Our investigation has revealed the illegalities committed in the sand extraction business, as well as the damage they cause to local farms, depriving them of the opportunity to cultivate their own land and put food on their tables. Through tax frauds, the illegal exploitation of mines in this area causes big financial losses to the operating budget of these communities and, by extension, the state budget. Based on the cases of three different mining companies, we will try to present the illegalities committed in the industry of sand mining and the harm they incur to the farms, communities and the state budget.
“TNASHIN ASHOT” LLC
According to the data provided by the RA Ministry of Territorial Administration and Infrastructure, “TNASHIN ASHOT” LLC acquired a mining permit in 2012 with 10 years of validity for running mining operations in the Tandzut community of Armavir Region on 4.81 hectares of land area. The company, however, has leased only 3 hectares for mining exploitation. On the 4.75 hectares owned by the company in Argavand, a sand screening plant has been put up.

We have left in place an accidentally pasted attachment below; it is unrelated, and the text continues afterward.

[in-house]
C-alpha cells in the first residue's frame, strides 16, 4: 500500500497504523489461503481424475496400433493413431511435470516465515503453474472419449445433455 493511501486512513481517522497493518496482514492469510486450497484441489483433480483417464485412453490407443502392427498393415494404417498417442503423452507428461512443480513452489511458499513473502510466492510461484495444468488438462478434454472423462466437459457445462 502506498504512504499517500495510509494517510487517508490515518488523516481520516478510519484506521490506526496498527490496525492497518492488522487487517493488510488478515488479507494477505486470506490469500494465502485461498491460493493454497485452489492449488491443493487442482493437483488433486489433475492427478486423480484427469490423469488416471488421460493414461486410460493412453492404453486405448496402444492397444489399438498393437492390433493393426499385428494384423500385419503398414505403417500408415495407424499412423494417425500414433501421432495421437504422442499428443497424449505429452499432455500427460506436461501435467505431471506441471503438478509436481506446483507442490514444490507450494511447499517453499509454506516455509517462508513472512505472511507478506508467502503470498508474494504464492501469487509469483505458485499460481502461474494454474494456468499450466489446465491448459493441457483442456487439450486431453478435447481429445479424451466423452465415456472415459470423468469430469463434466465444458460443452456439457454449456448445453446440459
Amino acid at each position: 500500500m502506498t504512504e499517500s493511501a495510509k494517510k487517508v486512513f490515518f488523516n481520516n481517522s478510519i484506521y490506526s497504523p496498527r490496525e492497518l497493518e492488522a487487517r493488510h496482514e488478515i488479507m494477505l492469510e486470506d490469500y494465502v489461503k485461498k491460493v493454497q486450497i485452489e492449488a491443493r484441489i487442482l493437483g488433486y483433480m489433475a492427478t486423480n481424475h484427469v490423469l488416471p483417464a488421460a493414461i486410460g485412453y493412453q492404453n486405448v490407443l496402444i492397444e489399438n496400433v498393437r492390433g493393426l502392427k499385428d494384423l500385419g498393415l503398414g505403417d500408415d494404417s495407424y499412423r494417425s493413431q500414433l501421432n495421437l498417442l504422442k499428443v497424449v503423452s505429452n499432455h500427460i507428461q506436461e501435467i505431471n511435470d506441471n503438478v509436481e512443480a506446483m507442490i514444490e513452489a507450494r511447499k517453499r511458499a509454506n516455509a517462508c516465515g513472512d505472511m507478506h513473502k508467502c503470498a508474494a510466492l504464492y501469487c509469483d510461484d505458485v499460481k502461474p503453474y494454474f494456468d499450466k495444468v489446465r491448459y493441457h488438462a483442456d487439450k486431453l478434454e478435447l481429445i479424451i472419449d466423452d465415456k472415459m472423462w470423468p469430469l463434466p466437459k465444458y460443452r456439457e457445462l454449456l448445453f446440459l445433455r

In the same community, the company has been purchasing agricultural lands lying adjacent to the plant under different names and turning them into mines.
The maps clearly indicate that in these 2 areas alone, 36.49 hectares of agricultural land have been turned into a water area and swamps. The outline of the area to soon share the same fate can also be observed on these maps. The lands here have been completely dehydrated, making cultivation an economically fatuous endeavor. The villager has no choice but to ask the farmer to buy his land.
While exploiting the subsoil under the name of different individuals, these business entities are convinced that such actions are entirely within their ownership rights. However, the first clause of Article 48 of the RA Code on Lithosphere distinctly states the scope of viability for such businesses.